President Trump is expected to sign an executive order next week that will allow people to buy lower-cost health insurance that can circumvent some of the mandates created under Obamacare.
Additional details of the executive order, which is being billed as a move that would allow insurance to be sold across state lines, were reported Saturday by the Wall Street Journal. Trump will direct the Departments of Health and Human Services, Labor, and Treasury to take steps to make it easier for people to band together and buy coverage through what is known as "association health plans." It would also allow people to buy low-cost short-term health insurance plans, which the Obama administration limited to three months, and would expand the use of health savings accounts.
The Department of Labor, for instance, could look into making regulatory changes to the Employee Retirement Income Security Act, known as ERISA. Through new regulations, an individual or a handful of people could join an association health plan and they would be considered one large employer for the purpose of providing coverage. Regulations currently stipulate that members have to be in the same industry and that they have to be involved in the day-to-day decisions of a business.
Sen. Rand Paul, R-Ky., had been working with the Trump administration to encourage the executive order. The Washington Examiner detailed Paul's proposal in a report on Oct. 2.
The plans offered by associations would be less expensive because they wouldn't have the same requirements as Obamacare coverage. For instance, they wouldn't be required to cover customers with pre-existing illnesses and could either deny coverage or charge these customers more. They also would not be required to provide coverage for a range of medical care, from addiction to maternity services. Insurers would be likely to sell coverage from a state with the fewest restrictions, which is why its supporters bill it as a move that would allow a long-stated conservative goal to sell health insurance across state lines.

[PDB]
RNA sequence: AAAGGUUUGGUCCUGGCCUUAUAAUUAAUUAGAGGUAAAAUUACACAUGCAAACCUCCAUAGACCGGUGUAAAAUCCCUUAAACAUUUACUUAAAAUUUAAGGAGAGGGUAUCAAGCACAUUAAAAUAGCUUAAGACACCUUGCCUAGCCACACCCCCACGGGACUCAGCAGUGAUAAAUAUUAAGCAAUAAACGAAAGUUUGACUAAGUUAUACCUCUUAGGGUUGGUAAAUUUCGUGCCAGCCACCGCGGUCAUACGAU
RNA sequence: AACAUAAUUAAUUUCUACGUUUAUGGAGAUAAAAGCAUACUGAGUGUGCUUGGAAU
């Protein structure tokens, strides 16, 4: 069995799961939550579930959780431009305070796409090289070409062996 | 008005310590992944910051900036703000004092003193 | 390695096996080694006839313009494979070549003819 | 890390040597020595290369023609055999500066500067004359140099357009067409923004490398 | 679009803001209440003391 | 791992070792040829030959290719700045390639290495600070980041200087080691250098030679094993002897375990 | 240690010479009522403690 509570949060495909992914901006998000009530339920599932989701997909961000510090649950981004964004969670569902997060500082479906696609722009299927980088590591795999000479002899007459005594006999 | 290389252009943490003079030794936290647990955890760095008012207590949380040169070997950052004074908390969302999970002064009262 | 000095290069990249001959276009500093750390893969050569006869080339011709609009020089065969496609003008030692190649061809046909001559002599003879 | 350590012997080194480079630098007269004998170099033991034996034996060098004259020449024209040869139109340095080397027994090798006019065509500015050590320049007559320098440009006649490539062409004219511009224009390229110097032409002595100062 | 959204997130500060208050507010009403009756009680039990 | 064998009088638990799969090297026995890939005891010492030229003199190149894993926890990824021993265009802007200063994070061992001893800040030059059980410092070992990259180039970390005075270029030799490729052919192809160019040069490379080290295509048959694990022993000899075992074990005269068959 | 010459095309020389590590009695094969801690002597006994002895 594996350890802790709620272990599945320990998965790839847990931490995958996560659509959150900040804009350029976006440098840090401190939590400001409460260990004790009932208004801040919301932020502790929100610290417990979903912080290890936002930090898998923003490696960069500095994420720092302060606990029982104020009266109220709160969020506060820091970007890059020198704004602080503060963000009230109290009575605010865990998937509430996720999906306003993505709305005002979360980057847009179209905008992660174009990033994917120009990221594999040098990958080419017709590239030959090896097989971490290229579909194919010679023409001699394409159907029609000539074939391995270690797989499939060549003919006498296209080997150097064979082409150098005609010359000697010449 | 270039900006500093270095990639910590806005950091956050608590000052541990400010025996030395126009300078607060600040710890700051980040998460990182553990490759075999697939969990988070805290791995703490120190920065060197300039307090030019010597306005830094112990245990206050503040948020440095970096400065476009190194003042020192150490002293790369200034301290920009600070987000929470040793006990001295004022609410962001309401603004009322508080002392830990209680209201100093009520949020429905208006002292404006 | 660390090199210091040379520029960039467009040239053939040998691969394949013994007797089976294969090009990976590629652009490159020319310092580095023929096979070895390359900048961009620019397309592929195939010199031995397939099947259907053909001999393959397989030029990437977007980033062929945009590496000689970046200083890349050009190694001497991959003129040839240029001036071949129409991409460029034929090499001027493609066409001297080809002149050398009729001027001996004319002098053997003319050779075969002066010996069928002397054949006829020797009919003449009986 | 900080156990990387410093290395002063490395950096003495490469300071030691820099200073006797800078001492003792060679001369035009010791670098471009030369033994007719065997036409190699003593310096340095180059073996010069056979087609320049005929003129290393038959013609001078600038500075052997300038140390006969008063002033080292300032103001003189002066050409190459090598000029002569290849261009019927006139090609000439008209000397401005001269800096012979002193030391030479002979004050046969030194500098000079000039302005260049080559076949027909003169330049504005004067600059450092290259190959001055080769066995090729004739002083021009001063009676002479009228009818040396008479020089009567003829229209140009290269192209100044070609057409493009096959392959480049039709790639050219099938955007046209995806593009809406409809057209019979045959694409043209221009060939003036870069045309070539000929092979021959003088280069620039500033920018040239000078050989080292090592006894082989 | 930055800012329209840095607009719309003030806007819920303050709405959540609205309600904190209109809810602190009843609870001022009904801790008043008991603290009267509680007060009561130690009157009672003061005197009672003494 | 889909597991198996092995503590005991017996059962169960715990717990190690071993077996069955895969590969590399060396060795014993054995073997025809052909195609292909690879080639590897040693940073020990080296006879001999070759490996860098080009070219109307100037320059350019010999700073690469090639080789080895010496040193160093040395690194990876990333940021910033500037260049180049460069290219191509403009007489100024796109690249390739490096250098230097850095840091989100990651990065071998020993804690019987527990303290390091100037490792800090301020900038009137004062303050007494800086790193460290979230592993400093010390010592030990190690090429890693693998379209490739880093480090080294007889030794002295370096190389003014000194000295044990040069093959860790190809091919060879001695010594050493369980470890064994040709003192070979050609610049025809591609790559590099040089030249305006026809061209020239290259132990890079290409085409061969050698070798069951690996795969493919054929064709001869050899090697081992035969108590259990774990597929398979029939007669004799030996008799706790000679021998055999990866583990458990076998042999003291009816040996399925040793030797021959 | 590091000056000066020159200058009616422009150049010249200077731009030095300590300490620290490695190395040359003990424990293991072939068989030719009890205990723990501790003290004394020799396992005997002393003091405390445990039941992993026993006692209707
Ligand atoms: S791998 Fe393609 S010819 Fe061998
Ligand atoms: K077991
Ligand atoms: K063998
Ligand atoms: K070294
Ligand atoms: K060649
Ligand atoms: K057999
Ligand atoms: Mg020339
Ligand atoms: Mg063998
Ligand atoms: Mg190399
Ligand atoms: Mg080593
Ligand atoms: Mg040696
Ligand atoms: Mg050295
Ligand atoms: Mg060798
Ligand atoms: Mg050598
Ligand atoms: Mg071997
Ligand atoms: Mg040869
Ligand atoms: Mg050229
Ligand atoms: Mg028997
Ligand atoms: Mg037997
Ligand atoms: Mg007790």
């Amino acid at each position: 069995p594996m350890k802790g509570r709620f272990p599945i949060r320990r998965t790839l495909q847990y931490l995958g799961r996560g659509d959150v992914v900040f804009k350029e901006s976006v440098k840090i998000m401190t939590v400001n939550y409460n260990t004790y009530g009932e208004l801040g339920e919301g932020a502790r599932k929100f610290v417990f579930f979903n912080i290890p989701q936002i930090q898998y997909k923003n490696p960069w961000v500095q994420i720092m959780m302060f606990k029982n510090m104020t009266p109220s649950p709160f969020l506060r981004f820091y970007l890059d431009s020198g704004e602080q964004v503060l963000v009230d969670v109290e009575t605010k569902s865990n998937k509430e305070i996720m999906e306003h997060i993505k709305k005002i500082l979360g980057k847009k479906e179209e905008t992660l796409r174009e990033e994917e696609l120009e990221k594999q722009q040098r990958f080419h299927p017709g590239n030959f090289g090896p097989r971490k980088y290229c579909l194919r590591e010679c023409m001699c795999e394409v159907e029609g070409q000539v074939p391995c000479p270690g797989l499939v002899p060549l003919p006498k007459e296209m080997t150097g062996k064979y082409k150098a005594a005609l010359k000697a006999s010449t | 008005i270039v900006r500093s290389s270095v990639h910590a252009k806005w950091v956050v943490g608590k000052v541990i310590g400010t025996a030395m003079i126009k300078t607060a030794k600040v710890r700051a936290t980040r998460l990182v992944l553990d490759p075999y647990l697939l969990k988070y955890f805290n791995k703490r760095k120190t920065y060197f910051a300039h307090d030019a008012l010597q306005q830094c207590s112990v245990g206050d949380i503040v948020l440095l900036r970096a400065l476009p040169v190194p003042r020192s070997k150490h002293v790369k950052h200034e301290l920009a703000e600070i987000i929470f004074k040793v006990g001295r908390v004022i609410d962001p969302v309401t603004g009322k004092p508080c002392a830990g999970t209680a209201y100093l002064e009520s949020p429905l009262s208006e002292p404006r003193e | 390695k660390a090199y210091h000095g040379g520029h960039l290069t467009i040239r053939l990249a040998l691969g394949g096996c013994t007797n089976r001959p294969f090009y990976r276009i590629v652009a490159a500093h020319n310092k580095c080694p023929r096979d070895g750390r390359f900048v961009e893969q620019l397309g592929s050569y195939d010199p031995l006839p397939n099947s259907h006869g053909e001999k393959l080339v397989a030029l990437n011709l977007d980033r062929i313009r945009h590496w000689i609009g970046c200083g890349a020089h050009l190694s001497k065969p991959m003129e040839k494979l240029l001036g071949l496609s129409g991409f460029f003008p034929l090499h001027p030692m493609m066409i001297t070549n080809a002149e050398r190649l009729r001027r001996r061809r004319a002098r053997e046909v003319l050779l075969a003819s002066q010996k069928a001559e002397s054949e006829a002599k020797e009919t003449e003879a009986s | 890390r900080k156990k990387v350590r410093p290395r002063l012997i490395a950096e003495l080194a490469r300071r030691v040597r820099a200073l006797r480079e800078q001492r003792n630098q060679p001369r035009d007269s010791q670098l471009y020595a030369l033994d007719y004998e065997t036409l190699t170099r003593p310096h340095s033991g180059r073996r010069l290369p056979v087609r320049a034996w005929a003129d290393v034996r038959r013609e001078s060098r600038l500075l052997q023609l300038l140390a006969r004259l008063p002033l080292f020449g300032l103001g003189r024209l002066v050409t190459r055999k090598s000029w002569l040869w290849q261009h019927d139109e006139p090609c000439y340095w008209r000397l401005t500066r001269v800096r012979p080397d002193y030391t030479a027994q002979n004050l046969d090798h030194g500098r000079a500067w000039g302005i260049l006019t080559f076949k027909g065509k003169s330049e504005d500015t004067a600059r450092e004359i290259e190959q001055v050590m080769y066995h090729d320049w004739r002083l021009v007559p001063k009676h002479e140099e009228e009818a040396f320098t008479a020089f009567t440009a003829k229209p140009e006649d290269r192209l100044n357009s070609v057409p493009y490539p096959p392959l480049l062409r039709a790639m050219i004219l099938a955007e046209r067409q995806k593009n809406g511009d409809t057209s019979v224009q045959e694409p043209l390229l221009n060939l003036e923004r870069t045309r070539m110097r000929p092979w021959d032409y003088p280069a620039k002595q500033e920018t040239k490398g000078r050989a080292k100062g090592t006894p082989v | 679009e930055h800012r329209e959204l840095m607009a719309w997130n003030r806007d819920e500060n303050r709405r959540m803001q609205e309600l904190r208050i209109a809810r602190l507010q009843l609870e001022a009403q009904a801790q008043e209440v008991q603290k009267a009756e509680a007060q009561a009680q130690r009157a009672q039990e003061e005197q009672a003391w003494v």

Association health plans used to be more common before Obamacare, which placed restrictions on their use.
Lifting these protections would offer less comprehensive coverage, but would also make health plans less expensive. Critics worry that they set people up for "junk insurance" and would further destabilize the Obamacare exchanges, which already are plagued with mass exits by insurers and double-digit premium hikes. The move, critics say, could result in an even sicker population on the exchanges while healthier customers are picked off into the association health plans.
Still, the proposal is popular with conservatives. Middle class customers who don't receive subsidies under Obamacare are facing the prospect of buying more expensive coverage in 2018 through Obamacare's exchanges, and could avail themselves of the option. Through a short-term health insurance option, they face similar coverage as those sold on association health plans.
The increases these customers face come as a result of lack of profitability in the markets as well as vast uncertainty over what the Republican-controlled Congress and the Trump administration would do about the law as they sought for months to repeal or overhaul portions of it.